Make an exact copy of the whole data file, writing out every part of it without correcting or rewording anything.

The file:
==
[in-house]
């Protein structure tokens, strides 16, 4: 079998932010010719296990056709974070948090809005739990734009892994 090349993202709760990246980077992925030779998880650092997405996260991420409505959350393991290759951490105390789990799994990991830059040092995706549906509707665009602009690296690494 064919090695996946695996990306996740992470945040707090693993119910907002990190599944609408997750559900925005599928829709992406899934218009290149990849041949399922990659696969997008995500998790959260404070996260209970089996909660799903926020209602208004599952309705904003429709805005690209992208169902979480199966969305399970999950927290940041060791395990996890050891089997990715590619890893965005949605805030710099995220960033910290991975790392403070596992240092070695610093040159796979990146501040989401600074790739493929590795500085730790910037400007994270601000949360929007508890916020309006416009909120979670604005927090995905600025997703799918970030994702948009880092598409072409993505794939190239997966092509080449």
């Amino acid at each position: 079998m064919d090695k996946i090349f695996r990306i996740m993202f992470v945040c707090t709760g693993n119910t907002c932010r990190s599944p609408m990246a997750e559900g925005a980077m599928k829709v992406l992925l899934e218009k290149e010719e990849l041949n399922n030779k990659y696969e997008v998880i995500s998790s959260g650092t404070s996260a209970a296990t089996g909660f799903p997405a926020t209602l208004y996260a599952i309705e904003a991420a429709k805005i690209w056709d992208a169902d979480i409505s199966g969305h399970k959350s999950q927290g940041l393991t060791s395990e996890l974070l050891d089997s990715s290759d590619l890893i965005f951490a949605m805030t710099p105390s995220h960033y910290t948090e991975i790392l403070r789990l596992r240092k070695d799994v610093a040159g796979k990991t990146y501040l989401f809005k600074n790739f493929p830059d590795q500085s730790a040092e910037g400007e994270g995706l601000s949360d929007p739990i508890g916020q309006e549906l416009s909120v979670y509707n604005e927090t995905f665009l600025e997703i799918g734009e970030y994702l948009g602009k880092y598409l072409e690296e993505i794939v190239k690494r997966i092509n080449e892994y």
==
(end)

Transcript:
[in-house]
């Protein structure tokens, strides 16, 4: 079998932010010719296990056709974070948090809005739990734009892994 090349993202709760990246980077992925030779998880650092997405996260991420409505959350393991290759951490105390789990799994990991830059040092995706549906509707665009602009690296690494 064919090695996946695996990306996740992470945040707090693993119910907002990190599944609408997750559900925005599928829709992406899934218009290149990849041949399922990659696969997008995500998790959260404070996260209970089996909660799903926020209602208004599952309705904003429709805005690209992208169902979480199966969305399970999950927290940041060791395990996890050891089997990715590619890893965005949605805030710099995220960033910290991975790392403070596992240092070695610093040159796979990146501040989401600074790739493929590795500085730790910037400007994270601000949360929007508890916020309006416009909120979670604005927090995905600025997703799918970030994702948009880092598409072409993505794939190239997966092509080449």
């Amino acid at each position: 079998m064919d090695k996946i090349f695996r990306i996740m993202f992470v945040c707090t709760g693993n119910t907002c932010r990190s599944p609408m990246a997750e559900g925005a980077m599928k829709v992406l992925l899934e218009k290149e010719e990849l041949n399922n030779k990659y696969e997008v998880i995500s998790s959260g650092t404070s996260a209970a296990t089996g909660f799903p997405a926020t209602l208004y996260a599952i309705e904003a991420a429709k805005i690209w056709d992208a169902d979480i409505s199966g969305h399970k959350s999950q927290g940041l393991t060791s395990e996890l974070l050891d089997s990715s290759d590619l890893i965005f951490a949605m805030t710099p105390s995220h960033y910290t948090e991975i790392l403070r789990l596992r240092k070695d799994v610093a040159g796979k990991t990146y501040l989401f809005k600074n790739f493929p830059d590795q500085s730790a040092e910037g400007e994270g995706l601000s949360d929007p739990i508890g916020q309006e549906l416009s909120v979670y509707n604005e927090t995905f665009l600025e997703i799918g734009e970030y994702l948009g602009k880092y598409l072409e690296e993505i794939v190239k690494r997966i092509n080449e892994y």